In addition to static analysis, which reviews code before it goes live, there are also dynamic analysis tools, which conduct automated scans of production Web applications to unearth vulnerabilities. In other words, dynamic tools test from the outside in, while static tools test from the inside out, says Neil McDonald, an analyst at Gartner.
Many organizations start with dynamic testing, just to get a quick assessment of where their applications stand, McDonald says. In some cases, the groups that start this initiative are in security or audit compliance departments and don’t have access to source code. The natural second step is to follow up with static analyzers, enabling developers to fix the problems found by dynamic analysis tools. Some companies continue using both, because each type yields different findings.
An important differentiator between the two types is that static analyzers give you the exact line of code causing the problem, while dynamic analyzers just identify the Web page or URL causing the issue. That’s why some vendors offer integration between the two types of tools.
According to the chief scientist at a large software vendor, dynamic assessment tools “tend to be brute force,” he says. “You have to hit every parameter to find the vulnerabilities, whereas static tools investigate the whole landscape of the application.” He recently chose a code scanner from Ounce Labs, after outsourcing the work to Cigital since 2006. He became interested in application security whencustomers began requiring PCI DSS certification. He plans to add in dynamic testing in the future, but the static analysis tool is the cornerstone of his application security program.
2) Do you have the source code?
Most static analyzers scan source code, but what happens if you want to analyze third-party software or code written so long ago that you only have the executable? In that case, Veracode, Inc. offers binary code scanning through a software as a service platform. “A vendor may not be willing to give you source code, but they will give you executables or binary,” Kelley says.
At the Federal Aviation Administration, Michael Brown, director of the Office of Information Systems Security, says he chose to use Veracode’s services this year because of the amount of vendor-written code the FAA anticipated to use as a result of its modernization of the national airspace system. Brown says he wanted to ensure the code was not only functionally correct and of high quality but also secure. He wanted a service rather than a tool to reduce the need for training. So far, the results have been eye-opening, he says. “A lot of the code didn’t really take security into account,” he says. “There were cases of memory leaks, cross-site scripting and buffer overflows that could have been a cause for concern.”
3) What do you currently use for software quality?
Some tool vendors, such as Coverity, Inc., Klocwork, Inc., Parasoft Corp. and Compuware Corp., originated in the quality-testing arena and have added security capabilities vs. vendors like Ounce and Fortify Software, Inc., which were solely designed for security. It’s worthwhile to check into the quality tools you already use to see if you can leverage the existing relationship and tool familiarity. You should also consider whether it’s important to your organization to have the two functions merged into one tool in the long term, McDonald says. (See Penetration Testing: Dead in 2009? for more on the interplay of quality assurance and vulnerability detection.)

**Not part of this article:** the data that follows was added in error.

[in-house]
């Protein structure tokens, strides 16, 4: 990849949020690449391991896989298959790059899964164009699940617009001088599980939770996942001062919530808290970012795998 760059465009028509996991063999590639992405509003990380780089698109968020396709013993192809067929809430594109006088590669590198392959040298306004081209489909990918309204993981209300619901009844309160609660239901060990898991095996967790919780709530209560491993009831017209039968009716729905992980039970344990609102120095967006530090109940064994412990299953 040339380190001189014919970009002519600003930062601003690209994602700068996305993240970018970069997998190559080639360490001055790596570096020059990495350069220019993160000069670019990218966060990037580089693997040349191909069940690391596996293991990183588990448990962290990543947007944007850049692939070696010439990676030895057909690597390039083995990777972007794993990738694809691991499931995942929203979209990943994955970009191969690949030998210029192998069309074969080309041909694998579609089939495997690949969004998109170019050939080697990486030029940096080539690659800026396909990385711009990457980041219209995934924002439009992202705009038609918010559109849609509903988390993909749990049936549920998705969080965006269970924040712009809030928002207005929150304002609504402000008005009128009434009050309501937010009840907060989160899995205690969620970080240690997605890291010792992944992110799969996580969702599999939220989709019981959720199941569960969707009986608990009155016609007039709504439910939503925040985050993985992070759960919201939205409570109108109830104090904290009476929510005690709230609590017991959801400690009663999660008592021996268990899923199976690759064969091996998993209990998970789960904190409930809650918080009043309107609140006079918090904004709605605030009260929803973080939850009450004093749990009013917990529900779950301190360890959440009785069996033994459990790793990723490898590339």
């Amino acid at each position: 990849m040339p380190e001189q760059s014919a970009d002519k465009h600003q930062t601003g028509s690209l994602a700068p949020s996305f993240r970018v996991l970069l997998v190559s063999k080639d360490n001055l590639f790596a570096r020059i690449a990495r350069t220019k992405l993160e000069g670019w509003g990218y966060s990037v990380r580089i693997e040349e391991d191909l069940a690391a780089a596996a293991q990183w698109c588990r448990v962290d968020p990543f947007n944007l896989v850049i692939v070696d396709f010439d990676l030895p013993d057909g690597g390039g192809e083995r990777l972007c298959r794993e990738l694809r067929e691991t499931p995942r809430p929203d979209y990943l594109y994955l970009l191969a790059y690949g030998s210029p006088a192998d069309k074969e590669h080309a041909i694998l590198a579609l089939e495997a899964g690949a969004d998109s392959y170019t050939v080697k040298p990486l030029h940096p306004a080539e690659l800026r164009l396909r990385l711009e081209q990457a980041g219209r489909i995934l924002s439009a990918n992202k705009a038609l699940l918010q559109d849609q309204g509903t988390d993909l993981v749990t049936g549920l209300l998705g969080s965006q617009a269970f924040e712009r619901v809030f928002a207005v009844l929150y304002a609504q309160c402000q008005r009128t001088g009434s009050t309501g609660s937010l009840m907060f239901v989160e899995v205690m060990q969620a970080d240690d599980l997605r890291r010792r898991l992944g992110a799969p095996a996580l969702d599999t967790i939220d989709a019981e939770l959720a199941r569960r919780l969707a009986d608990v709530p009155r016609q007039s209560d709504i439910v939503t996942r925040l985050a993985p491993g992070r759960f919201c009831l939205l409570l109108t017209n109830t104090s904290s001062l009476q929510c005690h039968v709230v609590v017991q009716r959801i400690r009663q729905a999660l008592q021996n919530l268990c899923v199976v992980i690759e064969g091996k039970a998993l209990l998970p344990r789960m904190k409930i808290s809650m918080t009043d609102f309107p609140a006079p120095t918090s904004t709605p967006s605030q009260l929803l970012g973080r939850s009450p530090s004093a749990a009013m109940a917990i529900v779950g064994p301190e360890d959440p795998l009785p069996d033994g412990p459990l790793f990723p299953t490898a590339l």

Source code analysis tools: Evaluation criteria
— Support for the programming languages you use. Some companies support mobile devices, while others concentrate on enterprise languages like Java, .Net, C, C++ and even Cobol.
— Good bug-finding performance, using a proof of concept assessment. Hint: Use an older build of code you had issues with and see how well the product catches bugs you had to find manually. Look for both thoroughness and accuracy. Fewer false positives means less manual work.
— Internal knowledge bases that provide descriptions of vulnerabilities and remediation information. Test for easy access and cross-referencing to discovered findings.
— Tight integration with your development platforms. Long-term, you’ll likely want developers to incorporate security analysis into their daily routines.
— A robust finding-suppression mechanism to prevent false positives from reoccurring once you’ve verified them as a non-issue.
— Ability to easily define additional rules so the tool can enforce internal coding policies.
— A centralized reporting component if you have a large team of developers and managers who want access to findings, trending and overview reporting.
Do’s and Don’ts of source code analysis
DON’T underestimate adoption time required. Most static analysis projects are initiated by security or compliance, not developers, who may not immediately embrace these tools. Before developers get involved, McDonald suggests doing the legwork on new processes; planning integration with other workflows like bug-tracking systems and development environments; and tuning the tool to your unique coding needs. “Don’t deploy to every developer at once,” he adds. “Ideally, you’ll get someone who wants to take on a competency role for security testing.”
The chief scientist at the large software vendor has developed an application security awareness program that includes training on common vulnerabilities, through podcasts and videocasts. Once he builds up awareness, he’ll educate developers on secure coding standards. To complete the circle, he’ll introduce Ounce’s static code analysis tool to enforce the standards and catch vulnerabilities “so it’s a feedback loop,” he says. (See Rob Cheyne Pushes for Developer Security Awareness for a look at a similar agenda.